YNAB Podcast Episode 79: Patience


Editor’s Note: In our march back through the YNAB podcast episodes, we’re skipping episode 80 because we published it last year. Enjoy the transcript of episode 79.

Hello YNABers. My name is Jesse Mecham and this is podcast number 79 for You Need A Budget, where we teach you four rules to help you stop living pay check to pay check, get out of debt and save more money.

It’s now planting season – at least it is here in Utah – and I have planted some things. The trick is being patient. And since I put in the cold stuff a few weeks ago – radishes, spinach, some Italian seed mix that will throw up 11 different types of lettuce – I find myself going out daily and checking on the seeds, seeing if they’ve sprouted. And it is a test in patience. I was telling Julie after three days, “I’m worried about the spinach. I’m not seeing anything from it,” and then, “I’m worried about the lettuce,” then I saw some lettuce. Oh, I put in beets too, and I haven’t seen any of the beets. And I found myself wanting to do things to try and hurry it along. But there’s not really anything you can do – you just have to be patient. If you think that adding more water is going to help, if they’re sufficiently watered already that won’t and you wouldn’t want to drown them. If you’ve got a lot of cold weather, a lot of cloud, that will slow it down a little bit. And so I find myself being patient.

I planted 14 raspberry plants. They were bare root, and bare root plants are really strange because you stick them in the ground and it’s just like putting sticks in the ground. I worry that my kids are going to yank them out and start using them as Harry Potter wands or something like that, so I had to warn them. But you sit there and you’re just looking at these sticks in the ground. They look completely dead. The instructions even told me to snip off about six inches of the stick, so not only have I just stuck a stick in the ground, but I also snipped half of it off and I’m supposed to be patient. The raspberries will take a full year to… and they might produce a few berries but nothing of note until next year, so I have to be patient.

Two years ago I planted two pear trees, five peach trees and four apple trees. And I did get a little bit of fruit last year – like one peach and two apples. I didn’t have the heart to pull them off the tree and have the tree devote its energies to establishing itself, which is what I should have done. I just couldn’t bring myself to do it. So I ate the apples and the peach. But the trees won’t produce fruit for another two years or so – nothing of note, at least. So I have to be patient. So I fertilize, I look at the trees a lot, I make sure they’re budding. But there’s not much I can do. You have to wait for things to do their thing.

There was a study done a while ago… I don’t remember what the source of the study was, but I heard it from a reputable source. And it had to do with little kids that were put in front of a marshmallow – a big, pasty marshmallow – and they were told, “There’s the marshmallow, you can have it now. But if you wait a while, we’ll give you two marshmallows.” And they would videotape the kids and track what the kid decided. Some of the kids, they just went to town on that marshmallow immediately; and other kids waited and waited and then cracked under the temptation of that big, white, fluffy marshmallow, and they popped it in their mouth. Some of the kids actually could hold out, and if they did then they got two marshmallows and they were rewarded.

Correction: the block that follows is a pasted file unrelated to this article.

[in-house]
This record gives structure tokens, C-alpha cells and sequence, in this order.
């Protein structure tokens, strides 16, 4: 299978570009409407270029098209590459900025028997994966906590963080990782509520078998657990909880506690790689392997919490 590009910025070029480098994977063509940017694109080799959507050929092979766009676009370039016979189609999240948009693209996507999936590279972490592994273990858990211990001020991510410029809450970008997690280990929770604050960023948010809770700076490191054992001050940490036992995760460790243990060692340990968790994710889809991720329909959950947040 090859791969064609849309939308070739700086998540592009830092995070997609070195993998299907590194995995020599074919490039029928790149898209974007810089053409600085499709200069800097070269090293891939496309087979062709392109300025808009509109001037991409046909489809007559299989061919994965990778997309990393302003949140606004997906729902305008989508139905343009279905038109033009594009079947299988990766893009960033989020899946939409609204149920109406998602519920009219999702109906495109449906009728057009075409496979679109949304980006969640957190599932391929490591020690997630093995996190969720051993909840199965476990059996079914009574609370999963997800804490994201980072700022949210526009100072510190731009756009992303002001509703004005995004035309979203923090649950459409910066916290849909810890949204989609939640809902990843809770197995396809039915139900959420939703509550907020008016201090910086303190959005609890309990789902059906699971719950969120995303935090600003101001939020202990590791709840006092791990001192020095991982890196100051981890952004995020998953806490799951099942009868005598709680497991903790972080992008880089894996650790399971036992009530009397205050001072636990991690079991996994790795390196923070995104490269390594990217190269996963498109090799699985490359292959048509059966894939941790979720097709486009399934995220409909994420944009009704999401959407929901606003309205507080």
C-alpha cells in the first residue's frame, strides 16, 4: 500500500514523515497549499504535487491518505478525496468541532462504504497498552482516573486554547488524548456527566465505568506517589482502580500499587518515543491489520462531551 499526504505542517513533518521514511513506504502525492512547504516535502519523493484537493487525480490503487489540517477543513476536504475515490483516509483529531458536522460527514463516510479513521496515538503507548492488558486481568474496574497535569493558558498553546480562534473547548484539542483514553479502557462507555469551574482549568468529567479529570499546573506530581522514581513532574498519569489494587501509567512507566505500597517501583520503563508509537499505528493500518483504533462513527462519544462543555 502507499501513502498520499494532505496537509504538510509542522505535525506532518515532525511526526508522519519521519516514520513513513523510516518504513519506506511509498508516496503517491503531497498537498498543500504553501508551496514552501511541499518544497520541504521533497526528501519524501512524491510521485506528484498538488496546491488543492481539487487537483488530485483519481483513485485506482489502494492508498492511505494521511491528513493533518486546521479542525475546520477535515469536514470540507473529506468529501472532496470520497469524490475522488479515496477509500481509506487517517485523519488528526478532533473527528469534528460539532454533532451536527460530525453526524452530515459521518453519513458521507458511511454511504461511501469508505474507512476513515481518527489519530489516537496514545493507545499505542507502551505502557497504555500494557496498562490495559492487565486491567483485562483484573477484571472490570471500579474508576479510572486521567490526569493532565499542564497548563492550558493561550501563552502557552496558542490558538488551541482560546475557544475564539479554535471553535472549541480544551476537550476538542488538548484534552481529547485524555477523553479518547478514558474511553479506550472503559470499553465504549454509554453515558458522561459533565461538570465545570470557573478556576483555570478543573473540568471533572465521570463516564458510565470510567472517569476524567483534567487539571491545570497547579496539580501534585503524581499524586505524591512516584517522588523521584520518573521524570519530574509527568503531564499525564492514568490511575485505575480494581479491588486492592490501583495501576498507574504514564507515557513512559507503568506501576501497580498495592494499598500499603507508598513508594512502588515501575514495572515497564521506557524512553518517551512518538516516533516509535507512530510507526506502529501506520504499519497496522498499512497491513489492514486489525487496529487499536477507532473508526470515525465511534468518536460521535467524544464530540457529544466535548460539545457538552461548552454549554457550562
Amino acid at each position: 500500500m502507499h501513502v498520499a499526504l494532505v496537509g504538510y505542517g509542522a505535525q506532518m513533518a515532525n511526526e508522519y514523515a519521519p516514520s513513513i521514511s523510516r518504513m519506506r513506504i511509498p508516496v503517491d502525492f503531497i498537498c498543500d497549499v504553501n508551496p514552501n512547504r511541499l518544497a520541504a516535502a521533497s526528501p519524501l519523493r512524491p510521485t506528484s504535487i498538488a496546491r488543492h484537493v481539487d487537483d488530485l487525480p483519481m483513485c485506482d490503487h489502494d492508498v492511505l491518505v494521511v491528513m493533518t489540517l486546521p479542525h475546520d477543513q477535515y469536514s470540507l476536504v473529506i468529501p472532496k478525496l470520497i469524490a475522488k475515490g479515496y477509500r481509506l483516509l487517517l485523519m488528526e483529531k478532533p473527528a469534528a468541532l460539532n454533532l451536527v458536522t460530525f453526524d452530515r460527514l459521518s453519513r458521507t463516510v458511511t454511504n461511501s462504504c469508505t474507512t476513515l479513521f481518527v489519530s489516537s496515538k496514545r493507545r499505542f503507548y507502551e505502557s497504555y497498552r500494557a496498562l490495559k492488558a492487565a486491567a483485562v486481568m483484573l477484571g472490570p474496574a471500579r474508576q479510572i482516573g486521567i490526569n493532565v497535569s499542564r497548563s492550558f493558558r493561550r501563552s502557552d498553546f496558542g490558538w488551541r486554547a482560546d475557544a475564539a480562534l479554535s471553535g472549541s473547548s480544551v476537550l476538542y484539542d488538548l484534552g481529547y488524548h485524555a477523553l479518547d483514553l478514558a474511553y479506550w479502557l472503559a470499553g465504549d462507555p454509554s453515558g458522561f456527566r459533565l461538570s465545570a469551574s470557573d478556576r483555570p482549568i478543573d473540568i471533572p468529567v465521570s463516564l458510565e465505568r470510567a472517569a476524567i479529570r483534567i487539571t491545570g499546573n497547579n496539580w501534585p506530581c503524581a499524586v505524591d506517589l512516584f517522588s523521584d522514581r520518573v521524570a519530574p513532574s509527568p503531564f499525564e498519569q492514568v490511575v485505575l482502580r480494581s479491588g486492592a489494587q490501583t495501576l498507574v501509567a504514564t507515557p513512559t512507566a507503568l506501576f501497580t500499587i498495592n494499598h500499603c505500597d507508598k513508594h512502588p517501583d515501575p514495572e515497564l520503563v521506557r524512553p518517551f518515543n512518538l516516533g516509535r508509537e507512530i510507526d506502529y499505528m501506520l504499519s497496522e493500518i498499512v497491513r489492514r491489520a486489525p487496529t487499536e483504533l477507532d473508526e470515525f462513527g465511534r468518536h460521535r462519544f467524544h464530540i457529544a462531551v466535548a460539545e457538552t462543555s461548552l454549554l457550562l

They tracked these kids for a while, and they found a correlation between the kids’ ability to hang on, to kind of hold off and not have immediate gratification; they tracked that willpower back and saw a correlation with their success – with their grades in school and with how they performed based on standard measures of success that we have for kids, mainly grades and test scores and things like that. So the kids’ ability to be patient and wait for the greater reward is what allowed them… well, not what allowed them, but was at least correlated with greater success later on in life. And we know that with the harvest as well. If you harvest too early – if you eat the seed corn, so to speak – then you don’t get the ultimate reward.

And of course, you guys often see the parallels with budgeting, with avoiding debt – avoiding the instant gratification temptation and being able to say, “You know what? I don’t need that now. I might want it now, but I don’t need it now. I can hold off. I can wait. And I can determine if that’s what I really want and if it’s something I should work toward.” The same happens with retirement, saving up for vacations, saving for Christmas – all those things. Well, Christmas you kind of have to wait for no matter what, but… Being able to put off instant gratification for a greater reward down the road is a mark for a patient and likely, later on in life, a wealthy person.

I’ve been thinking a lot about the investing course that we launched, and I’m having great feedback from people on it. The ability to set money aside and acknowledge the fact that you will have expenses in the future, for which you will need money, and those expenses are far, far, far in the future – it’s like the ultimate rainy day category. The ability to set some money aside and say, “I don’t want to use that now. I’m going to exercise some discipline and use that later” – that is the mark of a patient and wealthy person.

Until next time, follow YNAB’s four rules and you will win financially. You have not budgeted like this.